The first thing to say about the news that Rishi Sunak is registered with a private GP practice is that this might actually be the least shocking thing to happen in British politics this year. With a fortune, along with his wife, estimated at £730m, Sunak is one of the richest men ever to serve as prime minister. And for all the metropolitan liberal vibes that seem, strangely, to attach to the man, he’s been incredibly consistent in his support for right-wing economic ideas like a small state, individual responsibility and rich people being better than the rest of us.
So what did you expect? Of course he’s not ringing his NHS GP practice at 8.01am on a Tuesday like the rest of us, hoping against hope there’s a slot in the next fortnight to talk about that cough. What’s next? “Exclusive: Papal religion mystery solved”? “Arboreal ursine defecation sites located after decades-long search”?
That this was predictable, though, doesn’t mean it isn’t a problem. For one thing, like the bacon sandwich photo which (unfairly) made Ed Miliband look weird, or the Downing Street parties which (entirely fairly) showed Boris Johnson as callous, it’s the sort of thing that could crystallise concerns that the voters already have. Like his inability to use a cash card, or the fact he had to borrow a car to fill with petrol because his own was too nice for the photographs, Sunak’s decision to avoid the NHS the rest of us use could easily become a symbol of just quite how far his lifestyle actually is from the electorate’s.
Then there’s the fact he is inevitably going to get questions about all this, and just as inevitably look peevish when he answers them. Having become chancellor because of Sajid Javid’s sudden resignation, and grown popular by handing out money, Sunak has only ever played politics on the lowest of difficulty settings. One of his biggest problems during last summer’s Conservative leadership campaign was his inability to hide his irritation whenever anyone asked him a question; that veered uncomfortably close to anger when the person asking was a woman. There must be a chance the next few days will produce a clip so bad it’ll be popping up in Labour ads from now until doomsday.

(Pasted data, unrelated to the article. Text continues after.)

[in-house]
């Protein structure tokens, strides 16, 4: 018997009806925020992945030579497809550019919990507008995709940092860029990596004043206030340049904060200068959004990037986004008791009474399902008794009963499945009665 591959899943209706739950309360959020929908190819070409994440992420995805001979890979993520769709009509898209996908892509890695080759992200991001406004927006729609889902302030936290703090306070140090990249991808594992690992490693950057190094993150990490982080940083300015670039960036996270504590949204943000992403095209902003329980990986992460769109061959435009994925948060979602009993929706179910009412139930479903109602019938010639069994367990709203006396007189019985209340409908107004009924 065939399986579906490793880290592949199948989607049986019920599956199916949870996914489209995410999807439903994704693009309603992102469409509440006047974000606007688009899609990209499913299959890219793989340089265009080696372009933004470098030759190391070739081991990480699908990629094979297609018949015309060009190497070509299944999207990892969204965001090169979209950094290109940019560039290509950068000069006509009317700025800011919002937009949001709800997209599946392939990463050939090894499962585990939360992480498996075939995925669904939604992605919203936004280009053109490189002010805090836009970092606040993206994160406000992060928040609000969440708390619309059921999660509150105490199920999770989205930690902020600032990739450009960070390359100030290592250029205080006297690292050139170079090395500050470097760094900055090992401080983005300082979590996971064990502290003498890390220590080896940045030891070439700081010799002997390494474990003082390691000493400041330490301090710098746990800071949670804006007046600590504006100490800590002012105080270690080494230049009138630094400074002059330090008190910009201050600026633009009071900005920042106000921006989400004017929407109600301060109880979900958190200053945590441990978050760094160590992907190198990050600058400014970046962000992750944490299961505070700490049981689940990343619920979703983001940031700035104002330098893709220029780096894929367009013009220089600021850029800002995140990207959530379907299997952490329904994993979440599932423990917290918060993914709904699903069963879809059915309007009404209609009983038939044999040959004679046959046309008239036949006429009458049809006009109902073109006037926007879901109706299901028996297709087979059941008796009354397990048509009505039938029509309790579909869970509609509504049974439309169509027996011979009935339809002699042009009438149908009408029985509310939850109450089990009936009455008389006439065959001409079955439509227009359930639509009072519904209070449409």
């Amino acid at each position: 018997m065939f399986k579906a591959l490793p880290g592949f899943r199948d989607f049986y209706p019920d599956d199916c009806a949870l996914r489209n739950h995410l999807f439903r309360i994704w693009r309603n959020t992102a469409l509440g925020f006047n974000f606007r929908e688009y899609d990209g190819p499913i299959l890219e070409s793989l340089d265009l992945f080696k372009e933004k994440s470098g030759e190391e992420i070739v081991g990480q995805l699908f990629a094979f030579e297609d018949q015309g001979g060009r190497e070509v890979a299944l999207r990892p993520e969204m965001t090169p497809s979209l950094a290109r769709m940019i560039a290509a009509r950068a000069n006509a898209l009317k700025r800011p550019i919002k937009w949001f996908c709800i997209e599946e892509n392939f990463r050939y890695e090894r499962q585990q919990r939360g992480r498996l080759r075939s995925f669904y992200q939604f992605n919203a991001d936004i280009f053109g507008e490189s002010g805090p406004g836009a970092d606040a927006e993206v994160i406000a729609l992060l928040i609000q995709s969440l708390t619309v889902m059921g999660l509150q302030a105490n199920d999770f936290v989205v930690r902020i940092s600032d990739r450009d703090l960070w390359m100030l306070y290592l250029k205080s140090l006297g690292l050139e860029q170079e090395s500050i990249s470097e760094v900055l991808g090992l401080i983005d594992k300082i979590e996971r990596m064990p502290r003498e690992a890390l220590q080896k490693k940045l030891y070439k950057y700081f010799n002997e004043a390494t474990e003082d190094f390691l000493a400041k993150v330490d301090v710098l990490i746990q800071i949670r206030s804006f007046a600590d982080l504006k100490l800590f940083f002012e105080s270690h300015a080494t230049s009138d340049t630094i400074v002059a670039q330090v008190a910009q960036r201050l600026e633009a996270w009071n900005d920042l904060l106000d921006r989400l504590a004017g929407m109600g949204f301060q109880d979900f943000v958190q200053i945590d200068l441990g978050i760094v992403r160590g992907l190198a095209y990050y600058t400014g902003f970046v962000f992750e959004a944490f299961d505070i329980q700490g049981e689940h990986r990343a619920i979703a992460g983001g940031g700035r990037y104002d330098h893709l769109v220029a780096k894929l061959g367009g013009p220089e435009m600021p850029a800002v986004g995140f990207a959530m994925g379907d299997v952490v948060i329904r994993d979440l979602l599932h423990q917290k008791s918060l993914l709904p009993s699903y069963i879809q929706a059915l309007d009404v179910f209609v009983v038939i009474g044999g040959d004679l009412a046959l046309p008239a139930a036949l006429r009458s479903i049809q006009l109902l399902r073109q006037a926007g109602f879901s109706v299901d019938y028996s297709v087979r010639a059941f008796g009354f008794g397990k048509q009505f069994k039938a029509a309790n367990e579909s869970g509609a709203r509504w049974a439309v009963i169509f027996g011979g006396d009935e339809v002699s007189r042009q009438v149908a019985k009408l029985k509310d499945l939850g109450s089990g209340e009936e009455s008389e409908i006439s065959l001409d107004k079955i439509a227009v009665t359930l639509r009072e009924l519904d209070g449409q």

Perhaps the most damning thing about this story, though, is the detail in the Guardian‘s report of what Sunak’s private West London clinic actually offers. It promises evening or weekend appointments, true, but the real selling point is the guarantee that patients with urgent health concerns will be seen “on the day”, for the low, low price of £250 per half hour.
When the last Labour government left office in 2010, that was a level of service that we all expected, and if it wasn’t always honoured neither did it feel implausibly out of reach. Evening and weekend services were discussed, too, although the GP workforce not unreasonably pointed out that, if we wanted longer hours, the government would have to pay for them.
Now, though, waiting times run into weeks, rather than days, and if you want to be seen within hours your only option is to make like the Prime Minister and stump up the cash. The big problem for Sunak is not that he’s paying for healthcare. The problem is that 12 years of Tory government have made it necessary.